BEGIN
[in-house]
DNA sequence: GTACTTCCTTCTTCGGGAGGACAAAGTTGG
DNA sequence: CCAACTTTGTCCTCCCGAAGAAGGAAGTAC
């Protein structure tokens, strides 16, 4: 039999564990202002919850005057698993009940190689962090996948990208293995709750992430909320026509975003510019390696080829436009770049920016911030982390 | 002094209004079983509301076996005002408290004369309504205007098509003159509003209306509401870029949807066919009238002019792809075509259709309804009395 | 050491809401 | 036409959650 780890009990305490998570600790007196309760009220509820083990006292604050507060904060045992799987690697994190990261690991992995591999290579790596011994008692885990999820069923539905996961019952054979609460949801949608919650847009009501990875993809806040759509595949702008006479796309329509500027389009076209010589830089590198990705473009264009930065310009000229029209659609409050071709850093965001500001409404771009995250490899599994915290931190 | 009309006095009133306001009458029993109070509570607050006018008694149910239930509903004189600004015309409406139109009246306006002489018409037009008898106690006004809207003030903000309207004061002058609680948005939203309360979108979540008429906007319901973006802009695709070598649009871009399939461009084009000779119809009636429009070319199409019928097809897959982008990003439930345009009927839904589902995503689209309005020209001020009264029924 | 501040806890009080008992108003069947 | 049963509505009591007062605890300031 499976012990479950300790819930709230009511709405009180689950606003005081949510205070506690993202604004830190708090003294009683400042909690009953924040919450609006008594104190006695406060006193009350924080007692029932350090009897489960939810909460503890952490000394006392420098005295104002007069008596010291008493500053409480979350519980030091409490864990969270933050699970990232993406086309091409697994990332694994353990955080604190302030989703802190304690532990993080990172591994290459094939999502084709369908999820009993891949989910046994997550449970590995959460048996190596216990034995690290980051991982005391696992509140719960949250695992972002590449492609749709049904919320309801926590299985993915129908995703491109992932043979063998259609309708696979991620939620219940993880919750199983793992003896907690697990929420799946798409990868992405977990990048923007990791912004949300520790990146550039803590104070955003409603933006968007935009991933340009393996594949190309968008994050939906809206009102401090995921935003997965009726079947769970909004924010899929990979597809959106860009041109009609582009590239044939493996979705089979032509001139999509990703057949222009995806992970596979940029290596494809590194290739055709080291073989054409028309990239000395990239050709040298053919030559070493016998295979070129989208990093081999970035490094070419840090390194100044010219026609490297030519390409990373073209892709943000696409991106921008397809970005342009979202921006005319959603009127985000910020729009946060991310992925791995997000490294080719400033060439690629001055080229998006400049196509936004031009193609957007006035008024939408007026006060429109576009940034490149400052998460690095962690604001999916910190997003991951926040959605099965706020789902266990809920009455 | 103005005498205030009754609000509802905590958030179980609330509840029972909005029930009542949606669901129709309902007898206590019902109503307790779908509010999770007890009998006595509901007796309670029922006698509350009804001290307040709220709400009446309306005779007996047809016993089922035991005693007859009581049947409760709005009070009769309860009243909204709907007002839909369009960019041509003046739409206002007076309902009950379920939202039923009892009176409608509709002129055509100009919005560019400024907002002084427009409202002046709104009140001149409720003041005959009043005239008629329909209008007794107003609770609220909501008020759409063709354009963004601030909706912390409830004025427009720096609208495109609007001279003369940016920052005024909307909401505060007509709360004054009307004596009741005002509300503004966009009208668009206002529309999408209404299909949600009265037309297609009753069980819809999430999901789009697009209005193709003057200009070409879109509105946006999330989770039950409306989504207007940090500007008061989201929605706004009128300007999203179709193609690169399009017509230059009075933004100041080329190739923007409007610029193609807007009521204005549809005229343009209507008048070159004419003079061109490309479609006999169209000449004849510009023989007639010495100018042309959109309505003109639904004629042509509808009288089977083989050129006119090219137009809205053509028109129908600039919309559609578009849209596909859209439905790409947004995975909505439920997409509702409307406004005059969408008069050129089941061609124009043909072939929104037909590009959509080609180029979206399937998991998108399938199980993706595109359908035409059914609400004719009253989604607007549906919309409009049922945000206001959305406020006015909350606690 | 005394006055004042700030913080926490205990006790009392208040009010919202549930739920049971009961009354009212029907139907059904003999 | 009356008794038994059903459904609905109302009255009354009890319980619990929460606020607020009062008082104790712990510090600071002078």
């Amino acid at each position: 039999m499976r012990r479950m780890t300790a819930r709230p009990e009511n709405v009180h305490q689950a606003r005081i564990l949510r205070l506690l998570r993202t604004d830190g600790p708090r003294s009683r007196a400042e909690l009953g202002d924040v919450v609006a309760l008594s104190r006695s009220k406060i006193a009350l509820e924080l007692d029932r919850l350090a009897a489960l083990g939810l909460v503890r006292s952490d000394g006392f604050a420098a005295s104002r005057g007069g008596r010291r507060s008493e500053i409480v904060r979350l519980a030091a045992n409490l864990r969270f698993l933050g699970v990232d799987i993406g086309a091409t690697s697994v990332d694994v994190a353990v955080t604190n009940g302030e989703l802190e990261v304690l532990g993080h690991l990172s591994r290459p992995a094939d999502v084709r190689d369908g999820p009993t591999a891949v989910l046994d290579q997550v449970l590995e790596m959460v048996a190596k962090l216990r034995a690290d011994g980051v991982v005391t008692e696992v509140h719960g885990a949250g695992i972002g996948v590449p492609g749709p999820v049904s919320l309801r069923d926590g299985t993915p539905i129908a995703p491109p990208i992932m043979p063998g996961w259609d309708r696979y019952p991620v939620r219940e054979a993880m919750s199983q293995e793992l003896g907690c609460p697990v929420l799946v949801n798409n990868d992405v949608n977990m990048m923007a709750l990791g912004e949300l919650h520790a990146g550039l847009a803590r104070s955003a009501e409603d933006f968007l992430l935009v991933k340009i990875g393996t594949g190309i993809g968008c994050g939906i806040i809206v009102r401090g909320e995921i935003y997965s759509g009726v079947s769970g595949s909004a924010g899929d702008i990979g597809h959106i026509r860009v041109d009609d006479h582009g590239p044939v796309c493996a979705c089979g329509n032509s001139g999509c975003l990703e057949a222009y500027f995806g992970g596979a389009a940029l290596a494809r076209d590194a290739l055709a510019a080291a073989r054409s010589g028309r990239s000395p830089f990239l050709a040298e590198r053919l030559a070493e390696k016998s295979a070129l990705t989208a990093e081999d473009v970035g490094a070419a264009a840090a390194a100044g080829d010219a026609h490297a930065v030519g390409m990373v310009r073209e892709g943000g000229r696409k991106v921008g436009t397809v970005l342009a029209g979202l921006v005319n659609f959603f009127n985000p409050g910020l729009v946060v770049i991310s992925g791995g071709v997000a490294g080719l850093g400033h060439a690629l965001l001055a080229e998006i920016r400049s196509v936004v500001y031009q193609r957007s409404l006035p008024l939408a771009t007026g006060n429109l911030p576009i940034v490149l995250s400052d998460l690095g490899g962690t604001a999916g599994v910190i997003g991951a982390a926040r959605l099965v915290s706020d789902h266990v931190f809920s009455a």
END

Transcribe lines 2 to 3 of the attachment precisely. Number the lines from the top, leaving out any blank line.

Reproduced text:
DNA sequence: GTACTTCCTTCTTCGGGAGGACAAAGTTGG
DNA sequence: CCAACTTTGTCCTCCCGAAGAAGGAAGTAC